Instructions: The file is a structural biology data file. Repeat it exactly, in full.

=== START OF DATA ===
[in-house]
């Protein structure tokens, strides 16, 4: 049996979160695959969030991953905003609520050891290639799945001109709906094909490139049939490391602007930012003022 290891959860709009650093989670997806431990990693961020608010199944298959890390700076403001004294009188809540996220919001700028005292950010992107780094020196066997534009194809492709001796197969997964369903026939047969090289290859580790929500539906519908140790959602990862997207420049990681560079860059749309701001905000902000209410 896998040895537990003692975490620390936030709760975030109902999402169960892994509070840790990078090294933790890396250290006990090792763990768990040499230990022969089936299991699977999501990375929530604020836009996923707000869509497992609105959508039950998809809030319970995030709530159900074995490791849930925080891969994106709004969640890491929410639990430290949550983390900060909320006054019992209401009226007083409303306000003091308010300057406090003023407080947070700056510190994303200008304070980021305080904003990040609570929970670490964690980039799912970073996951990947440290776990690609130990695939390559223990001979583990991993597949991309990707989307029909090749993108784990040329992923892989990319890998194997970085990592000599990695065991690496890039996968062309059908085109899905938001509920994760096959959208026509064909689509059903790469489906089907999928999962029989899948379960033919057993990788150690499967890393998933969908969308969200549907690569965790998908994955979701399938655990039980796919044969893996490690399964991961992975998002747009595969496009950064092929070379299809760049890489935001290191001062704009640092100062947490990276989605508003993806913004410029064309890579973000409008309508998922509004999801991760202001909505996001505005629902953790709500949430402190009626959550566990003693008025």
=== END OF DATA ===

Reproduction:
[in-house]
């Protein structure tokens, strides 16, 4: 049996979160695959969030991953905003609520050891290639799945001109709906094909490139049939490391602007930012003022 290891959860709009650093989670997806431990990693961020608010199944298959890390700076403001004294009188809540996220919001700028005292950010992107780094020196066997534009194809492709001796197969997964369903026939047969090289290859580790929500539906519908140790959602990862997207420049990681560079860059749309701001905000902000209410 896998040895537990003692975490620390936030709760975030109902999402169960892994509070840790990078090294933790890396250290006990090792763990768990040499230990022969089936299991699977999501990375929530604020836009996923707000869509497992609105959508039950998809809030319970995030709530159900074995490791849930925080891969994106709004969640890491929410639990430290949550983390900060909320006054019992209401009226007083409303306000003091308010300057406090003023407080947070700056510190994303200008304070980021305080904003990040609570929970670490964690980039799912970073996951990947440290776990690609130990695939390559223990001979583990991993597949991309990707989307029909090749993108784990040329992923892989990319890998194997970085990592000599990695065991690496890039996968062309059908085109899905938001509920994760096959959208026509064909689509059903790469489906089907999928999962029989899948379960033919057993990788150690499967890393998933969908969308969200549907690569965790998908994955979701399938655990039980796919044969893996490690399964991961992975998002747009595969496009950064092929070379299809760049890489935001290191001062704009640092100062947490990276989605508003993806913004410029064309890579973000409008309508998922509004999801991760202001909505996001505005629902953790709500949430402190009626959550566990003693008025």